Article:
Geingob was 'talked out of' firing ministers
15 November 2019 | Government
The two ministers are caught in the web of an international probe which indicates that an Icelandic fishing company has paid Namibian officials N$150 million in bribes for fishing quotas in the last seven years.
Esau and Shanghala have denied any wrongdoing. Other people implicated in the WikiLeaks papers are James Hatuikulipi and his cousin Tamson 'Fitty' Hatuikulipi. Fitty is Esau's son-in-law, while James was appointed by Esau as board chairperson of state fishing company Fishcor.
Fishcor CEO Mike Nghipunya is also named in the documents released by an Icelandic whistleblower.
On Wednesday morning, President Geingob initially told officials in the presidency that the two ministers “had to go” and he had their dismissal letters signed and ready for delivery, according to well-placed sources.
“The problem with Geingob is that he consults too much because he seemingly is scared to take decisions on his own, so he called Mbumba and Shaningwa to State House,” a party official said.
After expressing his intent to fire the two ministers, Geingob was apparently advised to help “protect their dignity” by offering them the option to resign instead of outright dismissal.
“Firing them would have sent a clear message about his seriousness against corruption and possibly win back the hearts of many disillusioned Namibians, who are unhappy with the state of affairs in the country at the moment and are willing to give their votes to someone else,” another official said.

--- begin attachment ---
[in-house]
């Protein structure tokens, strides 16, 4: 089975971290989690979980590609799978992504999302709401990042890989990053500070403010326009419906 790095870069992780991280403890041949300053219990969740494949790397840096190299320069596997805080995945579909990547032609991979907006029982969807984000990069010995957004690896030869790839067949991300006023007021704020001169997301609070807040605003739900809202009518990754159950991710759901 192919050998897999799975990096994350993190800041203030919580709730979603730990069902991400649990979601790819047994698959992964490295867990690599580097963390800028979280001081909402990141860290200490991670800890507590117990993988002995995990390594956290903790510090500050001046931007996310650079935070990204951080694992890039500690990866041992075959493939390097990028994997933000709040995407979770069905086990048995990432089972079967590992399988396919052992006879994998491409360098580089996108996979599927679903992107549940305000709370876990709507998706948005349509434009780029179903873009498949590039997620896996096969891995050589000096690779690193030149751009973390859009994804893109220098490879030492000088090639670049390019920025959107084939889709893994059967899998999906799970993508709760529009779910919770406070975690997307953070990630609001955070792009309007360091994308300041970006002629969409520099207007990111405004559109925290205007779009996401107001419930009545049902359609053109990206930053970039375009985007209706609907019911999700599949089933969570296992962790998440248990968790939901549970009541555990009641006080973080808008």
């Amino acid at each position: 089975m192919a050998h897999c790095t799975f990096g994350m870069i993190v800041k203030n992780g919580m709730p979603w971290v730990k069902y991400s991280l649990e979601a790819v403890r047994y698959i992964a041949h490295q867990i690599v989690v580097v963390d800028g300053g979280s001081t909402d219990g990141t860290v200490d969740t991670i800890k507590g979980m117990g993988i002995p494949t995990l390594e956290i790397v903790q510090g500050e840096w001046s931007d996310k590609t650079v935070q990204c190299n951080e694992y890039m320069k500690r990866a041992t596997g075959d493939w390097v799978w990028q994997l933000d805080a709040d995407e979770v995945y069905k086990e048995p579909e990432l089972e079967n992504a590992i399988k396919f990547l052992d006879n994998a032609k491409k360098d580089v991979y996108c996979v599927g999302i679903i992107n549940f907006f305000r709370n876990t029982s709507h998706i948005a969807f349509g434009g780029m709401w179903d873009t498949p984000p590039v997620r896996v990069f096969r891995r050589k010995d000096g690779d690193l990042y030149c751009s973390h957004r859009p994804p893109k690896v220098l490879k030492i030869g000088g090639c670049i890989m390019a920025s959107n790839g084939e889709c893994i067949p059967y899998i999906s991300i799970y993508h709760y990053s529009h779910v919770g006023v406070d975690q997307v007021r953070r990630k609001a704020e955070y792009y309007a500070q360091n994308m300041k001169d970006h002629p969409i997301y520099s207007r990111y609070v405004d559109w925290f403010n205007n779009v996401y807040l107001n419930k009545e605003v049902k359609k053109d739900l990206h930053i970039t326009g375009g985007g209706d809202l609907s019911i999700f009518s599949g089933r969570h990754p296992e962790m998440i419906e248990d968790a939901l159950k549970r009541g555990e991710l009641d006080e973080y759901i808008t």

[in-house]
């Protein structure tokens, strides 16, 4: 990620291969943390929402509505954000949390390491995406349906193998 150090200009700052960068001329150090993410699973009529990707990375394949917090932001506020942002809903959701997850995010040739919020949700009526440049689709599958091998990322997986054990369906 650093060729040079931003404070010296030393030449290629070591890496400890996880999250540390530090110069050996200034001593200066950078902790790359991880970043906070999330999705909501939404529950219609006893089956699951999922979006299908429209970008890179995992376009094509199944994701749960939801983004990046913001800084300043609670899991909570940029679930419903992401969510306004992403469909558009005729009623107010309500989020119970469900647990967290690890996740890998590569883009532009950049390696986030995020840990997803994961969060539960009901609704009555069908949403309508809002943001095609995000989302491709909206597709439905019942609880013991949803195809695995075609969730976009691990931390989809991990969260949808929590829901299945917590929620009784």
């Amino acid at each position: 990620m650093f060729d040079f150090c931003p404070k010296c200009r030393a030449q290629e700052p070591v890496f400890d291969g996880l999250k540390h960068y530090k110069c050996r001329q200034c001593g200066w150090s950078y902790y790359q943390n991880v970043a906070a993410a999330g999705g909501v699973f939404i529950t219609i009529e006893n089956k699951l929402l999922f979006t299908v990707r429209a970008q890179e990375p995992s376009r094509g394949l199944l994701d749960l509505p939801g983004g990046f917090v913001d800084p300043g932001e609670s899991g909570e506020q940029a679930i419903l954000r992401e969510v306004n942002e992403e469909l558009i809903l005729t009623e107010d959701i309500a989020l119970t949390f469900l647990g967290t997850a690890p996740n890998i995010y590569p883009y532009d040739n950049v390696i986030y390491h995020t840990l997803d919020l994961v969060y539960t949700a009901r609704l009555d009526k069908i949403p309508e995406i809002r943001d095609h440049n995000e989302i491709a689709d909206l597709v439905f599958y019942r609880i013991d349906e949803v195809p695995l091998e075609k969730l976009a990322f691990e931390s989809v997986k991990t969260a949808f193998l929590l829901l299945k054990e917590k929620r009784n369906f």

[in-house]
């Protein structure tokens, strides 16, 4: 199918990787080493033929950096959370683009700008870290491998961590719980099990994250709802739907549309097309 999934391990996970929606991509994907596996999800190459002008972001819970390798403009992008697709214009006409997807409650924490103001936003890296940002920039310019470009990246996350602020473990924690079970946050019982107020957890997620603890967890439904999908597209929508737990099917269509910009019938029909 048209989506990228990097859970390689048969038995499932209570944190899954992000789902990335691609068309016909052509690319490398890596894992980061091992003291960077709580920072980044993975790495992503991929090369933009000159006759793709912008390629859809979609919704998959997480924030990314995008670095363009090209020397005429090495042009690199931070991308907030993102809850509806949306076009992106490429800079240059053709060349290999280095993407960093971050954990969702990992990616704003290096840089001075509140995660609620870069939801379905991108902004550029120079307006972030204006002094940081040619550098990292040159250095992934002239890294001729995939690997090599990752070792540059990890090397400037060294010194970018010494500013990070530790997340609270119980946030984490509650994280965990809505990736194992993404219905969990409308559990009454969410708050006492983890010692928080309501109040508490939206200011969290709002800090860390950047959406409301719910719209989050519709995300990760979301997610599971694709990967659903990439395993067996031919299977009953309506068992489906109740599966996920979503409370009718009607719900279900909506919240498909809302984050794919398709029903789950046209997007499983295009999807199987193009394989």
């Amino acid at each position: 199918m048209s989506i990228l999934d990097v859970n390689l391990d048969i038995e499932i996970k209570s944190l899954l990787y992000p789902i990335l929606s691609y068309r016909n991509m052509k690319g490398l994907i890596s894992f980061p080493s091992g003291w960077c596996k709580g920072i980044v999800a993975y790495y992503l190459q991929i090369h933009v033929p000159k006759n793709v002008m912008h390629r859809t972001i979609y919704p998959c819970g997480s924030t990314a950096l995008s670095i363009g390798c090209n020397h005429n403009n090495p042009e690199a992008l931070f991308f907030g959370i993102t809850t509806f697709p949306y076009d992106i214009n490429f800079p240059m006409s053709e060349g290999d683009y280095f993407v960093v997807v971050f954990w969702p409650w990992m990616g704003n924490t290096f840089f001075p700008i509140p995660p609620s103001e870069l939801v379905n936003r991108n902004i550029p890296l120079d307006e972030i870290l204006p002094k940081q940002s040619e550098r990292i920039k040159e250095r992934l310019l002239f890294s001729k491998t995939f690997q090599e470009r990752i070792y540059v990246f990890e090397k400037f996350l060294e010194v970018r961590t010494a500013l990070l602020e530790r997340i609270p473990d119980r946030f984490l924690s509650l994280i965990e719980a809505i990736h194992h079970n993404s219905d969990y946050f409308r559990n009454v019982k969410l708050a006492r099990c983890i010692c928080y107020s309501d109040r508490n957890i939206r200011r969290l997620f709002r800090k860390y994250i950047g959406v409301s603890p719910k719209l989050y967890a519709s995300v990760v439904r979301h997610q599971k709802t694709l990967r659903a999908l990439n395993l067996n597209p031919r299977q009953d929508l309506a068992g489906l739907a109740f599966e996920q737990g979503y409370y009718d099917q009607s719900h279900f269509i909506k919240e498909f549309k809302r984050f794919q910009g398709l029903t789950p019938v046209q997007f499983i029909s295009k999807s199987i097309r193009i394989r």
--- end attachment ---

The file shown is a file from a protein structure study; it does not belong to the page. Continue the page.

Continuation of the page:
“The people advising the president have often let him down and this is one of those cases where he had made up his mind as head of state and someone he consulted talked him out of his decision. They told him he did not have enough evidence warranting firing the two ministers and he panicked.”
Officials say Shanghala and Esau “knew they were in trouble” and anticipated their sacking.
After they were invited to State House on Wednesday, Shanghala showed up in his private Range Rover instead of his official vehicle, Namibian Sun was told.
“In fact, he told his driver to drive the official vehicle to the Government Garage and park it there. That's how much he knew he was in trouble,” said a source.
“When news of this scandal emerged on Tuesday night, Esau was at the coast and he drove [to Windhoek] right away because he knew he would be summoned to State House.”
Although he had tendered his resignation, Esau hours later issued a statement on the fisheries ministry's letterhead in which he denied the allegations against him.
“Everyone was surprised by that because he was no longer minister. Why use the ministerial letterhead when you're no longer a minister?” another official wanted to know.